- Western Electric System
- As indicated in the film.
- studio personnel
- possible uncredited involvement
- assistant direction - Possibly Don Sandstrom.
- writing - Robert F. McGowan probably headed story
development, while Carl Harbaugh, Frank Terry, Billy Gilbert,
James Parrott, Charlie Hall, Robert
McKenzie, Robert A. McGowan and Gordon Douglas may have been among the gag writers.
Hal Roach took credit for the idea of putting Laurel &
Hardy into the film.
- property department - Charles Oelze, Don
Sandstrom, Thomas Benton Roberts and Bob Saunders were probably involved in this capacity.
- titles - Louis McManus probably designed the main titles.
- George "Spanky" McFarland
- Lead role. He receives billing at the beginning of the film as "Spanky," but the nickname
doesn't turn up in the dialogue. It's included in the cutting continuity, though. He's afraid to have his
picture taken and does everything to avoid it.
- Matthew "Stymie" Beard as "Stymie"
- Small part. He explains a few terms to Spanky and replaces the lens with a bottle.
- Jerry Tucker
- Small part. He turns the light on in the darkroom. The cutting continuity refers to him simply as
- Tommy Bond
- Small part. His name doesn't turn up in the dialogue, but is indicated in the cutting continuity. He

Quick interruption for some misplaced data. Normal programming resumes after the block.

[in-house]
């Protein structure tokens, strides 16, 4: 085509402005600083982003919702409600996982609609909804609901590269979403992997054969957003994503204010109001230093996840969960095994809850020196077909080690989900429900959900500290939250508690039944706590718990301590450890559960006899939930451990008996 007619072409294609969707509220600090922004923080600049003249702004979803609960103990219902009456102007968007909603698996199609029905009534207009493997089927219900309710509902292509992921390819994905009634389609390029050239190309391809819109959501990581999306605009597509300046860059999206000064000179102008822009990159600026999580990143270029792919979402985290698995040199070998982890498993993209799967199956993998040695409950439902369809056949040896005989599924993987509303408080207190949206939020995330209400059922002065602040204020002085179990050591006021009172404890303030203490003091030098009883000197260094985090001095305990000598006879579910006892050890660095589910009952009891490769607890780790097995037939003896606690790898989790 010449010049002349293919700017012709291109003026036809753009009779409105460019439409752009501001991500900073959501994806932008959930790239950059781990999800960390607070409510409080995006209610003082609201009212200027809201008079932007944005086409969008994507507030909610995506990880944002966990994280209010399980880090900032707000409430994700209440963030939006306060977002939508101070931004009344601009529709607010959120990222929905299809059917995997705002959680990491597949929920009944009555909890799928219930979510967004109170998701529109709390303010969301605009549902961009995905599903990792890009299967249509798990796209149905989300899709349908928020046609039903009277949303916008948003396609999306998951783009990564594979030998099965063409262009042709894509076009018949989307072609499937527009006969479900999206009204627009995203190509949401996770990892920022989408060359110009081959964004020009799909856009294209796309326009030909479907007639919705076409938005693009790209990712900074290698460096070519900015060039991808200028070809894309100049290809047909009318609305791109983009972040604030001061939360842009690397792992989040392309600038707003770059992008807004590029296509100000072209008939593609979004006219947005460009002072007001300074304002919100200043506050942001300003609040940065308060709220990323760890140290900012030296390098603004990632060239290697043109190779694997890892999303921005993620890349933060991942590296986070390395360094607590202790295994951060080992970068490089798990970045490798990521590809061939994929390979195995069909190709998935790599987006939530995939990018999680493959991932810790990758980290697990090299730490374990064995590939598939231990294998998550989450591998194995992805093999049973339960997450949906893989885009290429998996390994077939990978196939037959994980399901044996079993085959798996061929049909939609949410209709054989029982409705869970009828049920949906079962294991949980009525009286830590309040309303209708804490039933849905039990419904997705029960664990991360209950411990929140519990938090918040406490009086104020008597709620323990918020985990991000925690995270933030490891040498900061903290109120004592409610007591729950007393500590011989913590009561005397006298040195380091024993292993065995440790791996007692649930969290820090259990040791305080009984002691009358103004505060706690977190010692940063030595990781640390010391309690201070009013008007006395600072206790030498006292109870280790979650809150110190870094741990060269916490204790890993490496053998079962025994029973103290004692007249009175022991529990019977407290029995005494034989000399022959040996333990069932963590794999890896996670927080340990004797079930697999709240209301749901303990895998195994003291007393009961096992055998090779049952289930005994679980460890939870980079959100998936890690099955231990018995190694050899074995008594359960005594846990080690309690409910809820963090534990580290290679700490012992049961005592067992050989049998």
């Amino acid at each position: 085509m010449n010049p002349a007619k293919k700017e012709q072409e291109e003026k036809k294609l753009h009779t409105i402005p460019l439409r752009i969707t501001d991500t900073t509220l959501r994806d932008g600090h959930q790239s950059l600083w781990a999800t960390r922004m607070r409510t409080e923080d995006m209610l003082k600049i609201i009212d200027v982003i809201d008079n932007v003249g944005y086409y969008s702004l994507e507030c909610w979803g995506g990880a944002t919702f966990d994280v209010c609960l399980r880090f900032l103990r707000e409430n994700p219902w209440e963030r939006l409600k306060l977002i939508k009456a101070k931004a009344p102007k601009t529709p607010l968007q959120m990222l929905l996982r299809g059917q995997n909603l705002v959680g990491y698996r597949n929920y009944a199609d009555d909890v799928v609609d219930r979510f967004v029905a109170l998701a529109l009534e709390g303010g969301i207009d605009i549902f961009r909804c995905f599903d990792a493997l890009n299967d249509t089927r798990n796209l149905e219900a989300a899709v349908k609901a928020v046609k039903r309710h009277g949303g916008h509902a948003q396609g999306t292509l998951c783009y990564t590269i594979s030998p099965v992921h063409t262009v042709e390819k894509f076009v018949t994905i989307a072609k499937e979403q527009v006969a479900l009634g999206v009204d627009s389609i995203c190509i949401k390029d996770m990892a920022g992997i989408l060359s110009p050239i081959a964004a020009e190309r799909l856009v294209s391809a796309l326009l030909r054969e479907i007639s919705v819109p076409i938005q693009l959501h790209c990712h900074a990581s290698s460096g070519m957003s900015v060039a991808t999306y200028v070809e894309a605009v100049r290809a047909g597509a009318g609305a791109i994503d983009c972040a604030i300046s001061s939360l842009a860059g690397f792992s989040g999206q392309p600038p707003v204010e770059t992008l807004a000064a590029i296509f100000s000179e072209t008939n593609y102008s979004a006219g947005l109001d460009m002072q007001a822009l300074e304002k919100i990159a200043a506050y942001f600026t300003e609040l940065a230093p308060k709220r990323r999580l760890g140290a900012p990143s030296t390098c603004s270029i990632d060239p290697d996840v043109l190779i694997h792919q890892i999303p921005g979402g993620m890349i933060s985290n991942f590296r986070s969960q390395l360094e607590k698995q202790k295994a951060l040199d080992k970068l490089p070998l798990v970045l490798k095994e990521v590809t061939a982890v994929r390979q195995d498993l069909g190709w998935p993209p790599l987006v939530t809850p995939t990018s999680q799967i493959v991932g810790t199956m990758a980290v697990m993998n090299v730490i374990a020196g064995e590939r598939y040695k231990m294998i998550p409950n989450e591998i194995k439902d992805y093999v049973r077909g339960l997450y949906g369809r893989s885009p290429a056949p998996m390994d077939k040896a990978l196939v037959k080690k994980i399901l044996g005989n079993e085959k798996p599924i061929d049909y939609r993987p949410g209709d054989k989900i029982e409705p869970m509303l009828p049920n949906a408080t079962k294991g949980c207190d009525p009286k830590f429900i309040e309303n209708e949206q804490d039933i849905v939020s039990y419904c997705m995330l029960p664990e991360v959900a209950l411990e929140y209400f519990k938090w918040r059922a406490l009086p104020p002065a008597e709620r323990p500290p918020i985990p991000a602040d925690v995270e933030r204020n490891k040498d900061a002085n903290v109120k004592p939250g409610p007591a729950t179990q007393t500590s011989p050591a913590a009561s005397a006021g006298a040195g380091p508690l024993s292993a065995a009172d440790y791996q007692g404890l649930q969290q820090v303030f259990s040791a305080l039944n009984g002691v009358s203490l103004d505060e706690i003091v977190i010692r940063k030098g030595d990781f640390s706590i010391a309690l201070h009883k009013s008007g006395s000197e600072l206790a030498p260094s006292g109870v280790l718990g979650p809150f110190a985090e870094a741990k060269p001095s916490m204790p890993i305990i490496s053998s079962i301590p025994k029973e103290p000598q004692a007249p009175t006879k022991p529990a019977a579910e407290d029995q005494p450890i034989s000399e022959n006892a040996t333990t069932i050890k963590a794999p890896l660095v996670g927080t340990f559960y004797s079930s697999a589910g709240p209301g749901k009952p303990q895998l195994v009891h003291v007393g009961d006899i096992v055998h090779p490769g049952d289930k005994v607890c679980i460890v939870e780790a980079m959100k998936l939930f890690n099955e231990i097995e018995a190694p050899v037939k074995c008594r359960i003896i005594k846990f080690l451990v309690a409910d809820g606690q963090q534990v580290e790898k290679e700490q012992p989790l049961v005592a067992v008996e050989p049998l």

struggles with Stymie over the lens and breaks it.
- Georgie Billings as "Georgie"
- Bit part. Maltin & Bann list his character name as "Darby," but his mother calls him
"Georgie." It sounds quite a lot like "Darby," but a close listen reveals otherwise, as does a reading
of the cutting continuity. He vows never to have his picture taken again. This was his final appearance in the
- girl 125
- Bit part. She's seen sitting with the boys on the couch, but doesn't appear after that.
- George Stevens, Jr.
- It was announced to the press that the 16-month old son of director George Stevens made his acting
debut in this short, but his part was cut from the final print.
- Dorothy "Echo" DeBorba
- She doesn't appear in the finished film, but she was present on at least one of the shooting dates,
as revealed in two publicity photos.
- Bit part. The MGM lion appears at the opening of the film (but was cut from the Cabin Fever
- Pete the Pup IV
- He doesn't appear in the finished film, but he was present on at least one of the shooting dates, as
revealing in a publicity photo.
- Franklin Pangborn as "Otto Phocus," the photographer
- Lead role. He receives onscreen credit. The cutting continuity refers to him by his full name. He tries